Persian language, member of the Iranian group of the Indo-Iranian subfamily of the Indo-European family of languages (see Indo-Iranian languages). The official language of Iran, it has about 38 million speakers in Iran and another 8 million in Afghanistan. Historically the Persian language falls into three periods: Old, Middle, and Modern. Old Persian is known chiefly from cuneiform inscriptions dating from the time of the Achaemenid kings of ancient Persia (6th–4th cent. b.c.). Old Persian was highly inflected, as was Avestan, which is regarded by some as a form of Old Persian and by others as a separate tongue. Avestan was the language of the sacred texts of Zoroastrianism that are known as the Avesta (probably composed c.7th–5th cent. b.c.). Middle Persian derives directly from Old Persian. Also called Pahlavi, Middle Persian prevailed under the Sassanid, or Sassanian, rulers of Persia (3d–7th cent. a.d.). Grammatically, much simplification of inflection took place in Middle Persian, which was recorded both in an Aramaic alphabet and in a script called Pahlavi. Middle Persian also had a noteworthy literature of Manichaean and Zoroastrian texts. The modern form of Persian evolved directly from Middle Persian and may be said to have begun in the 9th or 10th cent. a.d. It has not changed much since that date. The grammar of Modern Persian is comparatively simple. The inflection of nouns and verbs has been greatly reduced since the ancient stage of the language. A number of Arabic words were added to the vocabulary as the result of the conquest of the Persians by the Muslim Arabs in the 7th cent. a.d. Modern Persian is the medium of an old and great literature and is written in a modification of the Arabic alphabet. Modern Persian is also known as Fārsī.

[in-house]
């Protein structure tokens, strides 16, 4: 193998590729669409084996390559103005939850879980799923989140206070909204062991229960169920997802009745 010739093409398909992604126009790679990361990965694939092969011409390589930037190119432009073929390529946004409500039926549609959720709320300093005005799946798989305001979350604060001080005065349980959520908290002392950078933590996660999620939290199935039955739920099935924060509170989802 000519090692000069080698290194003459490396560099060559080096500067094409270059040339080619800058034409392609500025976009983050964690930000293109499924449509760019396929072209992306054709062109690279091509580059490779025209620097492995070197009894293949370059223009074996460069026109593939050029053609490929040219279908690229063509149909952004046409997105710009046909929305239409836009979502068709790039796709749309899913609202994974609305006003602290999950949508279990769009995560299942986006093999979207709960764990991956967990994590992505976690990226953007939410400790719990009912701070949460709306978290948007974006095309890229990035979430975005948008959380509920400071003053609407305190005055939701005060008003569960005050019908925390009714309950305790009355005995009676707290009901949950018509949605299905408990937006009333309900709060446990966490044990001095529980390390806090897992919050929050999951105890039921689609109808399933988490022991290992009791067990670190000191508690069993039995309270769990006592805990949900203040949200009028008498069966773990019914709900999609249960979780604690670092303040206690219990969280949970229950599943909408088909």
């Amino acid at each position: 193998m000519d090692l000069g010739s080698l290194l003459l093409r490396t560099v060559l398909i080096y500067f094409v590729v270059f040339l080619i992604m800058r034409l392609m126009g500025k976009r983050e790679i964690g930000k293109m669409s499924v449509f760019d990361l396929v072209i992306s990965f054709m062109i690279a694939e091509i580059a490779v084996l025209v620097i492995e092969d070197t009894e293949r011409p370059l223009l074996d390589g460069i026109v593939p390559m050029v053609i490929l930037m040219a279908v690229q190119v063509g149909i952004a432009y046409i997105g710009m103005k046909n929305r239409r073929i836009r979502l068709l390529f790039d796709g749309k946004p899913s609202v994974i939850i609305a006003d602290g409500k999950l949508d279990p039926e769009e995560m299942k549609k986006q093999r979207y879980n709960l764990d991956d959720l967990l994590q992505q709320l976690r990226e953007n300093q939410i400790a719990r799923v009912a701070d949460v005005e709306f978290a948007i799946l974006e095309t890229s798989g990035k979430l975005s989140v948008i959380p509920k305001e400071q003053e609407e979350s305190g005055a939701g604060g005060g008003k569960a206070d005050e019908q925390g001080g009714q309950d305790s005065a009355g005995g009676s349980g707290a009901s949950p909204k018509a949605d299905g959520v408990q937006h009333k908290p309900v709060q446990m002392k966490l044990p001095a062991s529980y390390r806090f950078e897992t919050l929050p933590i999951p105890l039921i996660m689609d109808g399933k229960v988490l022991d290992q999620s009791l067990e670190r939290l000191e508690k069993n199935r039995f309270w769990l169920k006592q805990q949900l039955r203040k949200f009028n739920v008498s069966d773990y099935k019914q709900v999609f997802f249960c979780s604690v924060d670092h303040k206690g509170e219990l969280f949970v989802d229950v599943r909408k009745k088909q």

See R. G. Kent, Old Persian (1950); A. K. S. Lambton, Persian Grammar (1971).
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